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Such known tools like iftop/iptraf display network I/O per interface and per connection. Is there a way to see network I/O statistics per process?

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2 Answers 2

up vote 22 down vote accepted

nethogs looks like it will do what you want.

EDIT: I needed to install ncurses-devel, libpcap and libpcap-devel to build.

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great addition to my toolbox, thanks. –  Luke404 Mar 15 '12 at 14:12

To find what connections are associated with each process, use lsof. For example:

lsof | grep TCP

That will give you a list of connections, like this:

bash    10887 luke    3u     IPv4 44638801      0t0      TCP littleyerry.example.com:55212->barista.example.com:ldap (ESTABLISHED)
bash    10913 luke    3u     IPv4 44638905      0t0      TCP littleyerry.example.com:55216->barista.example.com:ldap (ESTABLISHED)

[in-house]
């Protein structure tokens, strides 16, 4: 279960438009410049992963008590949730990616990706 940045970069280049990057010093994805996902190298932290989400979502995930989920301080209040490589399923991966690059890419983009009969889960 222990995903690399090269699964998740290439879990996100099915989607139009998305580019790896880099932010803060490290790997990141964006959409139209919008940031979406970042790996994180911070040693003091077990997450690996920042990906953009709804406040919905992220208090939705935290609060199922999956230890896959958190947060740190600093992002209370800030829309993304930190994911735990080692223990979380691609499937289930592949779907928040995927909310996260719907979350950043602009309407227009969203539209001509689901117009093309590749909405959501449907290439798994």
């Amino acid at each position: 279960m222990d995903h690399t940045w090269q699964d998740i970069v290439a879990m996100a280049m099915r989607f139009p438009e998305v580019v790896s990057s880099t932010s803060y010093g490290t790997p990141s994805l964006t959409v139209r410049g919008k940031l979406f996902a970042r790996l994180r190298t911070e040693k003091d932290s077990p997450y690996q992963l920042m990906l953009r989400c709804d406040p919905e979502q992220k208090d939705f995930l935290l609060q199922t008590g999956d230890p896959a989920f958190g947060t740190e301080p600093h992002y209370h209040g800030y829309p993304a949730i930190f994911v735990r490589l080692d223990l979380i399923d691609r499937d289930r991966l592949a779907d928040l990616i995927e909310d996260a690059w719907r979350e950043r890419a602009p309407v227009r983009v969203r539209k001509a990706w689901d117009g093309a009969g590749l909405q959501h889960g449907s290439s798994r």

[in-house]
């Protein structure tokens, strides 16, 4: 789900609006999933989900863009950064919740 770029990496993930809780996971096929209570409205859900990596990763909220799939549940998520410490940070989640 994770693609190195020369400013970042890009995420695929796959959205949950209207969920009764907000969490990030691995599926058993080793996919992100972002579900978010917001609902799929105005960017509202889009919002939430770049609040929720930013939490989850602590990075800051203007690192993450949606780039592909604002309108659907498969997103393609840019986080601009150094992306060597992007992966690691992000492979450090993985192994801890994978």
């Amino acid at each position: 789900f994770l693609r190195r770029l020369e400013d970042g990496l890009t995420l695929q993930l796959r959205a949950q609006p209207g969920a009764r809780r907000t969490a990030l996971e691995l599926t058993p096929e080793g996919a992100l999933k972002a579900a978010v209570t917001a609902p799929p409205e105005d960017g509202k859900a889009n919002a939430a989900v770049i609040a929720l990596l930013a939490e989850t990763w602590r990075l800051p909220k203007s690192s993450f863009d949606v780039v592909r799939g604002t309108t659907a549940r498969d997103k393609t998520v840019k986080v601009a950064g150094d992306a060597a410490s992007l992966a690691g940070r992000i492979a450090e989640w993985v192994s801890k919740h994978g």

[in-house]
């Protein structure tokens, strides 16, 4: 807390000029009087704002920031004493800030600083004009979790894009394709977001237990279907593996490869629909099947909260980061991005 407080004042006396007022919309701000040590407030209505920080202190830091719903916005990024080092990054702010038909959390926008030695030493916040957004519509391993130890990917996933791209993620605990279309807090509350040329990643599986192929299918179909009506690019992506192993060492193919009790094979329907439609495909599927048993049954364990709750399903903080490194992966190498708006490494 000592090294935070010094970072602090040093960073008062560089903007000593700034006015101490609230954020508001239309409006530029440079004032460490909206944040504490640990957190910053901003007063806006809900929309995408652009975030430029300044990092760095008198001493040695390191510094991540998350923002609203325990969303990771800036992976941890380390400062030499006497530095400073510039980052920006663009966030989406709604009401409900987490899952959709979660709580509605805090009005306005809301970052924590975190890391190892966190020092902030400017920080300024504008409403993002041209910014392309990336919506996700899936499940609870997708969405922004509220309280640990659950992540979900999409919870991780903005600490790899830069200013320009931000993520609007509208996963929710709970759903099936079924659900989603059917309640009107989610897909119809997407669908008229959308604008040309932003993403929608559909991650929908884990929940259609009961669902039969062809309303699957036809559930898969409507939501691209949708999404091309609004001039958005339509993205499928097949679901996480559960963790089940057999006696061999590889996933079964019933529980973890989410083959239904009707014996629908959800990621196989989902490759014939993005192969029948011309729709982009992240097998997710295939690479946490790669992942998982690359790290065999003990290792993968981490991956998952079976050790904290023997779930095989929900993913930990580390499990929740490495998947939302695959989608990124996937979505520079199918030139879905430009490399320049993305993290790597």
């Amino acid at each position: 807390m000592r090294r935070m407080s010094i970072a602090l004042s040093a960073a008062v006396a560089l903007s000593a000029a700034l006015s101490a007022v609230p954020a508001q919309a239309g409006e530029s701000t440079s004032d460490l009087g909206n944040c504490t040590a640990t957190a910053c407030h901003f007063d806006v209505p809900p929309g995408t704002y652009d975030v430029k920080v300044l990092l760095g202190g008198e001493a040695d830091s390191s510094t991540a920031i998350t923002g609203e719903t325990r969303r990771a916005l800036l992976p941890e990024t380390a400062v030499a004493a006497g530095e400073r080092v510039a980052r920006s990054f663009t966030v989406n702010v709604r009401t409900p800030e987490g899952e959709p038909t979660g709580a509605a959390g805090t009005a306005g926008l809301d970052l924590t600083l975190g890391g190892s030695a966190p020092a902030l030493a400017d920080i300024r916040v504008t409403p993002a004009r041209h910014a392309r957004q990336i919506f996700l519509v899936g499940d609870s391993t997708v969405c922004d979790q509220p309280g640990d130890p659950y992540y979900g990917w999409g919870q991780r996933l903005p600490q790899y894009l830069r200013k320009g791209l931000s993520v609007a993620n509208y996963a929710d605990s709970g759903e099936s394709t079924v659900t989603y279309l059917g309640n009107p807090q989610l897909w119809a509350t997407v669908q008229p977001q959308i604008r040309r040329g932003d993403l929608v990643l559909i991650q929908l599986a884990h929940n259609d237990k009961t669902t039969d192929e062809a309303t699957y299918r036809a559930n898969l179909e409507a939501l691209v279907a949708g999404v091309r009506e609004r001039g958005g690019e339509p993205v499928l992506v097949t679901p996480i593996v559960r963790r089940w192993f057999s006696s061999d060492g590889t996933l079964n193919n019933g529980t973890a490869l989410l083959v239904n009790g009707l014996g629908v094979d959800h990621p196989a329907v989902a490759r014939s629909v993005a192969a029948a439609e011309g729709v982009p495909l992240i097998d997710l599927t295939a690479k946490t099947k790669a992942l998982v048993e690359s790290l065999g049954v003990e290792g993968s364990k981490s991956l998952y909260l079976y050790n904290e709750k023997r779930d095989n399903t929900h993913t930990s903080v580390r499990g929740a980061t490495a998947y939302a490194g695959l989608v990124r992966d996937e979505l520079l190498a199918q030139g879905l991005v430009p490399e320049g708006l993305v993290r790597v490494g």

ssh     10935 luke    3u     IPv4 44639001      0t0      TCP littleyerry.example.com:55219->barista.example.com:ldap (ESTABLISHED)
ssh     10935 luke    4u     IPv4 44639008      0t0      TCP littleyerry.example.com:59459->launchpad.example.com:ssh (ESTABLISHED)
bash    10938 luke    3u     IPv4 44639107      0t0      TCP littleyerry.example.com:55221->barista.example.com:ldap (ESTABLISHED)

From there, you should be able to find out about each connection individually using the tools you mentioned (iftop, iptraf). You could build a small script to aggregate the specific data that you're looking for.

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